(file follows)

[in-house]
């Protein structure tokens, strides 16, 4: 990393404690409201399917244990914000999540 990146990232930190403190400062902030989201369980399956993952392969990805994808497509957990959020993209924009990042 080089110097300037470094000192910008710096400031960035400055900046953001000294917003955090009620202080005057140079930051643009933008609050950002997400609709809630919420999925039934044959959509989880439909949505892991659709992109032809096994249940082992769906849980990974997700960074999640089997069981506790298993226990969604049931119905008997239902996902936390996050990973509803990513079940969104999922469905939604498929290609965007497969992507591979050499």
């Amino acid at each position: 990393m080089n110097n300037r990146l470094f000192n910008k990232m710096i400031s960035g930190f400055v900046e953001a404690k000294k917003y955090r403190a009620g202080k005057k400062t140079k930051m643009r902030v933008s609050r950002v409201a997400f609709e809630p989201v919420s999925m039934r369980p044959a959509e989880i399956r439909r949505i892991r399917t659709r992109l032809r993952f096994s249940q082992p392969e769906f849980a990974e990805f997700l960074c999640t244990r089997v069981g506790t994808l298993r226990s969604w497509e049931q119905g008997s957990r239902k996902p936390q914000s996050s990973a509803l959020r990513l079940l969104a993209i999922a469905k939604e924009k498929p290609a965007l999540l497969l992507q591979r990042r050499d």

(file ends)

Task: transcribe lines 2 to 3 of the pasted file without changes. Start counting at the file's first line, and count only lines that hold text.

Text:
């Protein structure tokens, strides 16, 4: 990393404690409201399917244990914000999540 990146990232930190403190400062902030989201369980399956993952392969990805994808497509957990959020993209924009990042 080089110097300037470094000192910008710096400031960035400055900046953001000294917003955090009620202080005057140079930051643009933008609050950002997400609709809630919420999925039934044959959509989880439909949505892991659709992109032809096994249940082992769906849980990974997700960074999640089997069981506790298993226990969604049931119905008997239902996902936390996050990973509803990513079940969104999922469905939604498929290609965007497969992507591979050499």
């Amino acid at each position: 990393m080089n110097n300037r990146l470094f000192n910008k990232m710096i400031s960035g930190f400055v900046e953001a404690k000294k917003y955090r403190a009620g202080k005057k400062t140079k930051m643009r902030v933008s609050r950002v409201a997400f609709e809630p989201v919420s999925m039934r369980p044959a959509e989880i399956r439909r949505i892991r399917t659709r992109l032809r993952f096994s249940q082992p392969e769906f849980a990974e990805f997700l960074c999640t244990r089997v069981g506790t994808l298993r226990s969604w497509e049931q119905g008997s957990r239902k996902p936390q914000s996050s990973a509803l959020r990513l079940l969104a993209i999922a469905k939604e924009k498929p290609a965007l999540l497969l992507q591979r990042r050499d």